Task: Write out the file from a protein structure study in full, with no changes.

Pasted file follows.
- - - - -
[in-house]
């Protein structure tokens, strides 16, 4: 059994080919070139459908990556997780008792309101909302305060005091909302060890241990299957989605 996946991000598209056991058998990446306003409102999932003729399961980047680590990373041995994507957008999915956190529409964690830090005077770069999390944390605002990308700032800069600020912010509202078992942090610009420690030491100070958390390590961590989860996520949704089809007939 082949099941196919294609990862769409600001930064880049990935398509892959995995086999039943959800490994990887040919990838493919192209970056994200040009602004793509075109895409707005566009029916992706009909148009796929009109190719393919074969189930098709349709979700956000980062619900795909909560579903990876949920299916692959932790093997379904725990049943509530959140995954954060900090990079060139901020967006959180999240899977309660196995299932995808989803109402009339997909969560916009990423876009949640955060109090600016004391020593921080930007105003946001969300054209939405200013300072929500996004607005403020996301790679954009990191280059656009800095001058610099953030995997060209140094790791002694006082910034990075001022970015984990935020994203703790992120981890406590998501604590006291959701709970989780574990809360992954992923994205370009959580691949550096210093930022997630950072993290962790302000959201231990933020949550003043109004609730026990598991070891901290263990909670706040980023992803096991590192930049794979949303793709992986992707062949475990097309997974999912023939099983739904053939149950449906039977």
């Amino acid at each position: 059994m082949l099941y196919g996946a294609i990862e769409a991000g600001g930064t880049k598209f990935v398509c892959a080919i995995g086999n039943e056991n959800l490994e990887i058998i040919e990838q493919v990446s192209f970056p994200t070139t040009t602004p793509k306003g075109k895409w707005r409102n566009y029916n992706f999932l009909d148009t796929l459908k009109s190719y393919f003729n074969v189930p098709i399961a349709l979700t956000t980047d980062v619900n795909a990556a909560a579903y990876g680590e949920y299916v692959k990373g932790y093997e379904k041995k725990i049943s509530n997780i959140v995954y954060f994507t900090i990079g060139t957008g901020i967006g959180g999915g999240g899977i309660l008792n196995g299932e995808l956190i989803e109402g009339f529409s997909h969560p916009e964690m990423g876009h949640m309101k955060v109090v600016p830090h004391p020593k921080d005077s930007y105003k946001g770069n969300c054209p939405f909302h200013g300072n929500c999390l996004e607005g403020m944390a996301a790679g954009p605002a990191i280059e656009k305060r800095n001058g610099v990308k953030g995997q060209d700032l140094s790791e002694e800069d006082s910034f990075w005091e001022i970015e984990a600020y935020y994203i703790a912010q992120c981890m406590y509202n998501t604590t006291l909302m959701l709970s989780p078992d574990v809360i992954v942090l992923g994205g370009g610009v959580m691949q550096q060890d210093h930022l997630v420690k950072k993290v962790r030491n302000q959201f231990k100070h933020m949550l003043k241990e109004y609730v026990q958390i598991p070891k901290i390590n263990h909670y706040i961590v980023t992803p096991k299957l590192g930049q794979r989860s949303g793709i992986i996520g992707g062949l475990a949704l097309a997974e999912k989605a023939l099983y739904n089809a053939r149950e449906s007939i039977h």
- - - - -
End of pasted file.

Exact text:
[in-house]
């Protein structure tokens, strides 16, 4: 059994080919070139459908990556997780008792309101909302305060005091909302060890241990299957989605 996946991000598209056991058998990446306003409102999932003729399961980047680590990373041995994507957008999915956190529409964690830090005077770069999390944390605002990308700032800069600020912010509202078992942090610009420690030491100070958390390590961590989860996520949704089809007939 082949099941196919294609990862769409600001930064880049990935398509892959995995086999039943959800490994990887040919990838493919192209970056994200040009602004793509075109895409707005566009029916992706009909148009796929009109190719393919074969189930098709349709979700956000980062619900795909909560579903990876949920299916692959932790093997379904725990049943509530959140995954954060900090990079060139901020967006959180999240899977309660196995299932995808989803109402009339997909969560916009990423876009949640955060109090600016004391020593921080930007105003946001969300054209939405200013300072929500996004607005403020996301790679954009990191280059656009800095001058610099953030995997060209140094790791002694006082910034990075001022970015984990935020994203703790992120981890406590998501604590006291959701709970989780574990809360992954992923994205370009959580691949550096210093930022997630950072993290962790302000959201231990933020949550003043109004609730026990598991070891901290263990909670706040980023992803096991590192930049794979949303793709992986992707062949475990097309997974999912023939099983739904053939149950449906039977």
């Amino acid at each position: 059994m082949l099941y196919g996946a294609i990862e769409a991000g600001g930064t880049k598209f990935v398509c892959a080919i995995g086999n039943e056991n959800l490994e990887i058998i040919e990838q493919v990446s192209f970056p994200t070139t040009t602004p793509k306003g075109k895409w707005r409102n566009y029916n992706f999932l009909d148009t796929l459908k009109s190719y393919f003729n074969v189930p098709i399961a349709l979700t956000t980047d980062v619900n795909a990556a909560a579903y990876g680590e949920y299916v692959k990373g932790y093997e379904k041995k725990i049943s509530n997780i959140v995954y954060f994507t900090i990079g060139t957008g901020i967006g959180g999915g999240g899977i309660l008792n196995g299932e995808l956190i989803e109402g009339f529409s997909h969560p916009e964690m990423g876009h949640m309101k955060v109090v600016p830090h004391p020593k921080d005077s930007y105003k946001g770069n969300c054209p939405f909302h200013g300072n929500c999390l996004e607005g403020m944390a996301a790679g954009p605002a990191i280059e656009k305060r800095n001058g610099v990308k953030g995997q060209d700032l140094s790791e002694e800069d006082s910034f990075w005091e001022i970015e984990a600020y935020y994203i703790a912010q992120c981890m406590y509202n998501t604590t006291l909302m959701l709970s989780p078992d574990v809360i992954v942090l992923g994205g370009g610009v959580m691949q550096q060890d210093h930022l997630v420690k950072k993290v962790r030491n302000q959201f231990k100070h933020m949550l003043k241990e109004y609730v026990q958390i598991p070891k901290i390590n263990h909670y706040i961590v980023t992803p096991k299957l590192g930049q794979r989860s949303g793709i992986i996520g992707g062949l475990a949704l097309a997974e999912k989605a023939l099983y739904n089809a053939r149950e449906s007939i039977h």